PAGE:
The science center will formally honor its award winners at Carnegie Music Hall on May 9. Three student winners, who will be chosen at the center's 75th annual Pittsburgh Regional Science and Engineering Fair, will be recognized.
Bill Zlatos is a Trib Total Media staff writer. Reach him at 412-320-7828 or email@example.com.
Show commenting policy
TribLive commenting policy
You are solely responsible for your comments and by using TribLive.com you agree to our Terms of Service.
We moderate comments. Our goal is to provide substantive commentary for a general readership. By screening submissions, we provide a space where readers can share intelligent and informed commentary that enhances the quality of our news and information.
While most comments will be posted if they are on-topic and not abusive, moderating decisions are subjective. We will make them as carefully and consistently as we can. Because of the volume of reader comments, we cannot review individual moderation decisions with readers.
We value thoughtful comments representing a range of views that make their point quickly and politely. We make an effort to protect discussions from repeated comments either by the same reader or different readers.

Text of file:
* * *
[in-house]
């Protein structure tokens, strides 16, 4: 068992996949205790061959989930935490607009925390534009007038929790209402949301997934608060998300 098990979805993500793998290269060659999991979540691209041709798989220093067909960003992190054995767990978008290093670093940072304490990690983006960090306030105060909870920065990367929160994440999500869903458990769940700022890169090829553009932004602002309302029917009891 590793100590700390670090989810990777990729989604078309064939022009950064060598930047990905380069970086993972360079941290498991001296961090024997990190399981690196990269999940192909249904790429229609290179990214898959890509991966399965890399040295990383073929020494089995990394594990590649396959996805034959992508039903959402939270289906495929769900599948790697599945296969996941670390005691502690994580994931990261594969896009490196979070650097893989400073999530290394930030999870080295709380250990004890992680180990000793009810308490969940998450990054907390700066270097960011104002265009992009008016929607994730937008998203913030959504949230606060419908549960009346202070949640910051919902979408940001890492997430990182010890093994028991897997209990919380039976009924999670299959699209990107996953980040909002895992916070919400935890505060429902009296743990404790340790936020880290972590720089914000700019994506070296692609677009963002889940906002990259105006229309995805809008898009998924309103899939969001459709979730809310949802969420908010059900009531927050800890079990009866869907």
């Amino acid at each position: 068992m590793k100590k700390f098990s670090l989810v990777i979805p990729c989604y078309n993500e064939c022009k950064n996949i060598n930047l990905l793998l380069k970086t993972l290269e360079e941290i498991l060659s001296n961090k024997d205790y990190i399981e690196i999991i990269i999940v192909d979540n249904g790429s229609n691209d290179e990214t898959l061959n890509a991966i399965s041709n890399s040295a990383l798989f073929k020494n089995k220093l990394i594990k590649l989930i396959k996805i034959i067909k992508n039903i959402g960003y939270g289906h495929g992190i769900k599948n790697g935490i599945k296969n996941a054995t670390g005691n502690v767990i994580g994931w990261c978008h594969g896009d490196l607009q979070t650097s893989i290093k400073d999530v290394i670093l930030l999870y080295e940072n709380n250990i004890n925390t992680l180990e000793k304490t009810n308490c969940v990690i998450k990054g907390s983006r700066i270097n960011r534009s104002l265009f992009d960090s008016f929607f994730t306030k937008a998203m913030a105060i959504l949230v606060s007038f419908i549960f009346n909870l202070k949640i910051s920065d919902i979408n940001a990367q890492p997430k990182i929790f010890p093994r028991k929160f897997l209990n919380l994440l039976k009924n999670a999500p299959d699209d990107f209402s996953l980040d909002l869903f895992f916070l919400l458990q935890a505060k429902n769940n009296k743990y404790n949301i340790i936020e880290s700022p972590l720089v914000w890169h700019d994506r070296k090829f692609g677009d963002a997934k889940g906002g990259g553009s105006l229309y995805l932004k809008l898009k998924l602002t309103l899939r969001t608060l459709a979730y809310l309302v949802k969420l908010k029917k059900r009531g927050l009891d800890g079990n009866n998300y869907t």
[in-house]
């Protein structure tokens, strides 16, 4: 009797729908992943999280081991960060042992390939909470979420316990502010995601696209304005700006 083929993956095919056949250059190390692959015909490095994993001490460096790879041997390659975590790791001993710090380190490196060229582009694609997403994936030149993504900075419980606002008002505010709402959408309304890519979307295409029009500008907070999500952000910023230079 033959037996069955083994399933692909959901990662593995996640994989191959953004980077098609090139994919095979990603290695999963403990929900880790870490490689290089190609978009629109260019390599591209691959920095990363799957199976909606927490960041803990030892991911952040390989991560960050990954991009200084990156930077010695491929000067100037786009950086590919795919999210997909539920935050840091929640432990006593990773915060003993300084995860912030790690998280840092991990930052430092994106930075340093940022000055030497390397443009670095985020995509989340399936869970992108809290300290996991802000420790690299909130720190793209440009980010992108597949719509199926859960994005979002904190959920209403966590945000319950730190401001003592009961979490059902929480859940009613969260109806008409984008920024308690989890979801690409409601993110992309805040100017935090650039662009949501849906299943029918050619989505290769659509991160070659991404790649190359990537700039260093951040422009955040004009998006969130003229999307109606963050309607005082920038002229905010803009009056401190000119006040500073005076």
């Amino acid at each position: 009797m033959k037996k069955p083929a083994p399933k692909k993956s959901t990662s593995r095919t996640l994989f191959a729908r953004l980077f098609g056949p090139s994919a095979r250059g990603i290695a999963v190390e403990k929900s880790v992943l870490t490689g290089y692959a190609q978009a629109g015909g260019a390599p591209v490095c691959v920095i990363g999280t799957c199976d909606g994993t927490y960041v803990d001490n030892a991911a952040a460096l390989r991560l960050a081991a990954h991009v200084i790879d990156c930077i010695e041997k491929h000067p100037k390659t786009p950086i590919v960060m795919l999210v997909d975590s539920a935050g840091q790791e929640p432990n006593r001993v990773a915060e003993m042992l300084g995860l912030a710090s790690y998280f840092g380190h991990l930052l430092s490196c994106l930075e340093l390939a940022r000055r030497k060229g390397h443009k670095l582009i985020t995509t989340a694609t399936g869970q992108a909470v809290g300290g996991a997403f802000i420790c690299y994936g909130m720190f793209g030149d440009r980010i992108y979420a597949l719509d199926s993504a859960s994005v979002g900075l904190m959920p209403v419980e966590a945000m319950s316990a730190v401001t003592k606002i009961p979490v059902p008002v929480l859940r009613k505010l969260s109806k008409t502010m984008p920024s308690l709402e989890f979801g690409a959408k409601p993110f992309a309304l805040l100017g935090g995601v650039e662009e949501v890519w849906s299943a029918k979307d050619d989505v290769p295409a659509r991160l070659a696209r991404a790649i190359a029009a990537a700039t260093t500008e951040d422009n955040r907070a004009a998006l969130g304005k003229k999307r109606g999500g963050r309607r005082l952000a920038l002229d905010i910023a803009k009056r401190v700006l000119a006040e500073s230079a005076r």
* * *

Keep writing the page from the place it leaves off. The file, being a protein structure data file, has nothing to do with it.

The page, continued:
We follow the same standards for taste as the daily newspaper. A few things we won't tolerate: personal attacks, obscenity, vulgarity, profanity (including expletives and letters followed by dashes), commercial promotion, impersonations, incoherence, proselytizing and SHOUTING. Don't include URLs to Web sites.
We do not edit comments. They are either approved or deleted. We reserve the right to edit a comment that is quoted or excerpted in an article. In this case, we may fix spelling and punctuation.
We welcome strong opinions and criticism of our work, but we don't want comments to become bogged down with discussions of our policies and we will moderate accordingly.
We appreciate it when readers and people quoted in articles or blog posts point out errors of fact or emphasis and will investigate all assertions. But these suggestions should be sent via e-mail. To avoid distracting other readers, we won't publish comments that suggest a correction. Instead, corrections will be made in a blog post or in an article.
- Starkey: Century mark beckons for Ben
- Flyers continue mastery of Penguins at Consol
- Highmark seeks double-digit increase for more benefits, heavy use
- Cops: Washington County surplus store sold stolen items
- Steelers’ defense on pace for fewest sacks in 16-game season
- Wanted sex offender caught hiding in homemade fort in Washington County
- Officials identify witness to Port Authority bus crash after releasing photo
- Canadians more fearful, aware after ‘very rare’ attack in Ottawa
- WPIAL, coaches are still looking to schedule Week 9 rivalry games
- Contempt citation sought by state against Highmark for alleged violation of deal with UPMC
- Corbett rips Wolf tax proposals during Hempfield campaign stop